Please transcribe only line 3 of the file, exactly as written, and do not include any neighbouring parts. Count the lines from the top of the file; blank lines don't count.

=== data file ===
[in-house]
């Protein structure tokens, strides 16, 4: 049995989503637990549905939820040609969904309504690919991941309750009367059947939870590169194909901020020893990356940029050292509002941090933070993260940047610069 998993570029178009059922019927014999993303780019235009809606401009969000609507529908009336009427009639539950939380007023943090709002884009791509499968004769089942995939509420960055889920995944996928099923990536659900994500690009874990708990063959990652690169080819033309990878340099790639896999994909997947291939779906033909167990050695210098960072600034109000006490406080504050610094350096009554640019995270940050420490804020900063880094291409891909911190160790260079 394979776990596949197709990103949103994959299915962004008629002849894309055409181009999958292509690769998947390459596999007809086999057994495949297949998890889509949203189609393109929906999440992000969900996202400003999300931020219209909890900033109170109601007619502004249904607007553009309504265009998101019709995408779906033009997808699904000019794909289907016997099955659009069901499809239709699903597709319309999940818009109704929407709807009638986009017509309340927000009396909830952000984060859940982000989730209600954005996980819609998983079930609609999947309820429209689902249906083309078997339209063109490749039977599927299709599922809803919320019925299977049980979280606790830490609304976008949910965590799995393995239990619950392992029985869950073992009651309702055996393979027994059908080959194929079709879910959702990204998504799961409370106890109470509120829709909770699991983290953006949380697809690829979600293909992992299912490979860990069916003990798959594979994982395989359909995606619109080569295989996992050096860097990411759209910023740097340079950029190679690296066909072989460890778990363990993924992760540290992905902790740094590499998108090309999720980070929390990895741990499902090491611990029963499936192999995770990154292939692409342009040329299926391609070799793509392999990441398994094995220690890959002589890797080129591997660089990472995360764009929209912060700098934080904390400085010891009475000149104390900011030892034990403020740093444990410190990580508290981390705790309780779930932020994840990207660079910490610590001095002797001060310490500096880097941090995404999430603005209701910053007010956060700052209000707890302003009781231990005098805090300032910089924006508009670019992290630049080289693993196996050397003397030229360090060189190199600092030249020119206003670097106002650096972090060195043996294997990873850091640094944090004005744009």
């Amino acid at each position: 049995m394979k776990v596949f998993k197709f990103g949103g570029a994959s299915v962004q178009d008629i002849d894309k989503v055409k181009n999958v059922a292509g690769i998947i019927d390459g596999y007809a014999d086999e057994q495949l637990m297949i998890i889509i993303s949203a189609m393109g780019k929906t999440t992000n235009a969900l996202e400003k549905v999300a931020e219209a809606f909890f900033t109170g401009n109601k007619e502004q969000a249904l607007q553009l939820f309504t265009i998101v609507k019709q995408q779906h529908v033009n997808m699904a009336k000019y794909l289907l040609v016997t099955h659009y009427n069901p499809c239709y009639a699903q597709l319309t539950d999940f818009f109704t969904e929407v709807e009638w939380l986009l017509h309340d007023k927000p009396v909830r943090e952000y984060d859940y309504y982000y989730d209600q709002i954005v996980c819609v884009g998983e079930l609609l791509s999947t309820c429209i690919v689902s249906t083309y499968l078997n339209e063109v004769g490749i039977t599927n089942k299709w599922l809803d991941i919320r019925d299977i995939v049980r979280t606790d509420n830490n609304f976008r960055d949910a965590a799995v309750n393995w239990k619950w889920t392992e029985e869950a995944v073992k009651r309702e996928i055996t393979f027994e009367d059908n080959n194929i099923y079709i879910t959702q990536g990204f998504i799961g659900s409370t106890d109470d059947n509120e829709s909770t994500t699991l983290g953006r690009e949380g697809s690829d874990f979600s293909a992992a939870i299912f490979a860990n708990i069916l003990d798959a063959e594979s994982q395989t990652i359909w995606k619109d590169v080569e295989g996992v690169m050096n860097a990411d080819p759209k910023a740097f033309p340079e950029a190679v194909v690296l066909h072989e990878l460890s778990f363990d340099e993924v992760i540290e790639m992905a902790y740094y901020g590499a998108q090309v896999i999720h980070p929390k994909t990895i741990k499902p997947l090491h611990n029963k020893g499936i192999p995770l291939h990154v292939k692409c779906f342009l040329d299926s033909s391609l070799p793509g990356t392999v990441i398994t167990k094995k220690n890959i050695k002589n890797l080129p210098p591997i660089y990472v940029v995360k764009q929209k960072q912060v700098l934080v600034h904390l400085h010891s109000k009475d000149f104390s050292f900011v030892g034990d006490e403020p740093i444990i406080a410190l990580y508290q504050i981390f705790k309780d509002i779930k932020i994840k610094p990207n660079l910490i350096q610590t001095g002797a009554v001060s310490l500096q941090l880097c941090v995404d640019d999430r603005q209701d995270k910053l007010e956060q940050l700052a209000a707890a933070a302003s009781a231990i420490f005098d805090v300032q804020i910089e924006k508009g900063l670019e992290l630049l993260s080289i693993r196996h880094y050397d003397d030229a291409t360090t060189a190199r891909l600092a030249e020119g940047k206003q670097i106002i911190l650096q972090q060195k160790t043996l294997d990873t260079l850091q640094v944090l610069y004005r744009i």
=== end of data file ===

């Amino acid at each position: 049995m394979k776990v596949f998993k197709f990103g949103g570029a994959s299915v962004q178009d008629i002849d894309k989503v055409k181009n999958v059922a292509g690769i998947i019927d390459g596999y007809a014999d086999e057994q495949l637990m297949i998890i889509i993303s949203a189609m393109g780019k929906t999440t992000n235009a969900l996202e400003k549905v999300a931020e219209a809606f909890f900033t109170g401009n109601k007619e502004q969000a249904l607007q553009l939820f309504t265009i998101v609507k019709q995408q779906h529908v033009n997808m699904a009336k000019y794909l289907l040609v016997t099955h659009y009427n069901p499809c239709y009639a699903q597709l319309t539950d999940f818009f109704t969904e929407v709807e009638w939380l986009l017509h309340d007023k927000p009396v909830r943090e952000y984060d859940y309504y982000y989730d209600q709002i954005v996980c819609v884009g998983e079930l609609l791509s999947t309820c429209i690919v689902s249906t083309y499968l078997n339209e063109v004769g490749i039977t599927n089942k299709w599922l809803d991941i919320r019925d299977i995939v049980r979280t606790d509420n830490n609304f976008r960055d949910a965590a799995v309750n393995w239990k619950w889920t392992e029985e869950a995944v073992k009651r309702e996928i055996t393979f027994e009367d059908n080959n194929i099923y079709i879910t959702q990536g990204f998504i799961g659900s409370t106890d109470d059947n509120e829709s909770t994500t699991l983290g953006r690009e949380g697809s690829d874990f979600s293909a992992a939870i299912f490979a860990n708990i069916l003990d798959a063959e594979s994982q395989t990652i359909w995606k619109d590169v080569e295989g996992v690169m050096n860097a990411d080819p759209k910023a740097f033309p340079e950029a190679v194909v690296l066909h072989e990878l460890s778990f363990d340099e993924v992760i540290e790639m992905a902790y740094y901020g590499a998108q090309v896999i999720h980070p929390k994909t990895i741990k499902p997947l090491h611990n029963k020893g499936i192999p995770l291939h990154v292939k692409c779906f342009l040329d299926s033909s391609l070799p793509g990356t392999v990441i398994t167990k094995k220690n890959i050695k002589n890797l080129p210098p591997i660089y990472v940029v995360k764009q929209k960072q912060v700098l934080v600034h904390l400085h010891s109000k009475d000149f104390s050292f900011v030892g034990d006490e403020p740093i444990i406080a410190l990580y508290q504050i981390f705790k309780d509002i779930k932020i994840k610094p990207n660079l910490i350096q610590t001095g002797a009554v001060s310490l500096q941090l880097c941090v995404d640019d999430r603005q209701d995270k910053l007010e956060q940050l700052a209000a707890a933070a302003s009781a231990i420490f005098d805090v300032q804020i910089e924006k508009g900063l670019e992290l630049l993260s080289i693993r196996h880094y050397d003397d030229a291409t360090t060189a190199r891909l600092a030249e020119g940047k206003q670097i106002i911190l650096q972090q060195k160790t043996l294997d990873t260079l850091q640094v944090l610069y004005r744009i």